Wednesday, June 29, 2011
From the very beginning the book is filled with plot twists and deceptions. I won’t give them away here but if you are familiar with the Biblical account then you will probably be able to figure most of them out. However, I was pleasantly surprised with how Higgs handled them in their historical contest. For example, in the Bible Jacob takes two wives. However, during the 1700s in Scotland polygamy would have been frowned up and would not have been a plausible solution to the little Scottish love triangle.
Thorn in My Heart is alternately written from the viewpoints of Jamie McKie and Leana McBride. Both characters are strong and carry the story well. It is also to see the story from Leana’s (Biblical Leah) point of view. It makes you really stop and think what this all must have been like for her. What was she feeling? Was she a willing participant in the deception or was she a mere victim of circumstances?
Liz Curtis Higg’s descriptive writing style brings you right into the story from the very first pages. Whether you are raptly reading of Jamie and Evan’s births or nearing the climactic ending you will feel like you are really there. Her writing also helps you relate to the characters in a very real way. You genuinely feel bad for those who are overlooked and mistreated because you care about what happens to them. They are very real. And if you’re not careful you’ll feel so in touch with Scotland that you will be tempted to start saying ‘Nae’ or call people ‘bonnie’.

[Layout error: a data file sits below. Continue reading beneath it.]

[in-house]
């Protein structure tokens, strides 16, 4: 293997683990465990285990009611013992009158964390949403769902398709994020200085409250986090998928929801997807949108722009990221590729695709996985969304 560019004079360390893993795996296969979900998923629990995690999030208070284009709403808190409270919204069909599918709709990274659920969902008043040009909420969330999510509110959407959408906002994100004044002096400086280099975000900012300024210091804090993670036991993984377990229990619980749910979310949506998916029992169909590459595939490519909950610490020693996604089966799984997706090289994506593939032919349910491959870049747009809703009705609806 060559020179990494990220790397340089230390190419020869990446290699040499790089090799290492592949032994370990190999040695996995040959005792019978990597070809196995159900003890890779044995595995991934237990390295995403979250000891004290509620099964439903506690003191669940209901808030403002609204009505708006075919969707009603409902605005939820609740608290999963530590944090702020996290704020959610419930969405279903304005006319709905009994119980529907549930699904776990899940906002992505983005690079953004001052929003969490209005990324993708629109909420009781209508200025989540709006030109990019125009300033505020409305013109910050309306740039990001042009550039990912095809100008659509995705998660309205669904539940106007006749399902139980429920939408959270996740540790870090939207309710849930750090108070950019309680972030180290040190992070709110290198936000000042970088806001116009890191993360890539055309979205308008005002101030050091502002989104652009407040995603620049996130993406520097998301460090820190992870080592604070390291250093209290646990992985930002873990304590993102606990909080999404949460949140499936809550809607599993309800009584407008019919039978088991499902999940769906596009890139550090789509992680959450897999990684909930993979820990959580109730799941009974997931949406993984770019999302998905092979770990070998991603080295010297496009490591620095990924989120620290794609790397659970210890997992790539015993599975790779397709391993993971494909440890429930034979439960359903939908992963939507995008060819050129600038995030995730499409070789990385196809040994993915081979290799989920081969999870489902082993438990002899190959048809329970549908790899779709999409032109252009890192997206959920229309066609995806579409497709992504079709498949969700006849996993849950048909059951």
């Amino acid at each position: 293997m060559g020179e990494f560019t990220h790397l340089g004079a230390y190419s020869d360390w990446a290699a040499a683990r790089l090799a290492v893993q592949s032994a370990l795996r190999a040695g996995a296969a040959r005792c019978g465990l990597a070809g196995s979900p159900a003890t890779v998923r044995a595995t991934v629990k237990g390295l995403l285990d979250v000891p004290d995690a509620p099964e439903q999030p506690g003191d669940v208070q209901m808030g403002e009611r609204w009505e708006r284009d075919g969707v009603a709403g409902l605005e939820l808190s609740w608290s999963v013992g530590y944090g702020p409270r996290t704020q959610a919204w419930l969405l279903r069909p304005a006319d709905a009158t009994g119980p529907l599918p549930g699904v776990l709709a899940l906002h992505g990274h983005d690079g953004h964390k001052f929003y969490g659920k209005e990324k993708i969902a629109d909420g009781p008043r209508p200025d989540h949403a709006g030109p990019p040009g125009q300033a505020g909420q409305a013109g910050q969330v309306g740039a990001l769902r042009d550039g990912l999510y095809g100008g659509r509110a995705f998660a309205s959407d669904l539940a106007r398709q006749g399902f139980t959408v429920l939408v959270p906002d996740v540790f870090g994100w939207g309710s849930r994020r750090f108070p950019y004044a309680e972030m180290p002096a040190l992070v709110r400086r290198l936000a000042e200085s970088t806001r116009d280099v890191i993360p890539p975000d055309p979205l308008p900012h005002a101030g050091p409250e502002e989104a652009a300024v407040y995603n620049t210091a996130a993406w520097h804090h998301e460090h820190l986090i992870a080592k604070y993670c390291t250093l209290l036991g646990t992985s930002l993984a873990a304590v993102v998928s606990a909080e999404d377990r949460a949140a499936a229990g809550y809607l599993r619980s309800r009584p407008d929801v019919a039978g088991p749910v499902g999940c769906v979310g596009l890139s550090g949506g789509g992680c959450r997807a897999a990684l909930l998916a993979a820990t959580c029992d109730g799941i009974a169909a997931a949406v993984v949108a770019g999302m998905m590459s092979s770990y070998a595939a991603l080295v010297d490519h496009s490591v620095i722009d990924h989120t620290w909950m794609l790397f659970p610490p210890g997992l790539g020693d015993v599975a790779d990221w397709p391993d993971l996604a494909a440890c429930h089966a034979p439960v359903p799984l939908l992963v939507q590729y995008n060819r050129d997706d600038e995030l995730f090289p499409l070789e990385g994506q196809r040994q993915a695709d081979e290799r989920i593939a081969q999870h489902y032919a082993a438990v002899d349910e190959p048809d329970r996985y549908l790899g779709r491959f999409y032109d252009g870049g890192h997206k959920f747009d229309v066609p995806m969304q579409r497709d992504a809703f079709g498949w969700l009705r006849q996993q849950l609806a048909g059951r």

When I first opened the book I wasn’t sure what to think. I don’t particularly care for the story of Jacob getting wives and the quarrel between the sisters. I was even less sure about the story when I discovered that the brunt of the story would be written from Leah’s point of view. Now I am glad that I kept reading because it was definitely worth every minute! So whether you are curious about seeing this story from another side or you just love Scottish history, I recommend that you read Thorn in My Heart. You will absolutely love this book!
Other Books by Liz Curtis Higgs: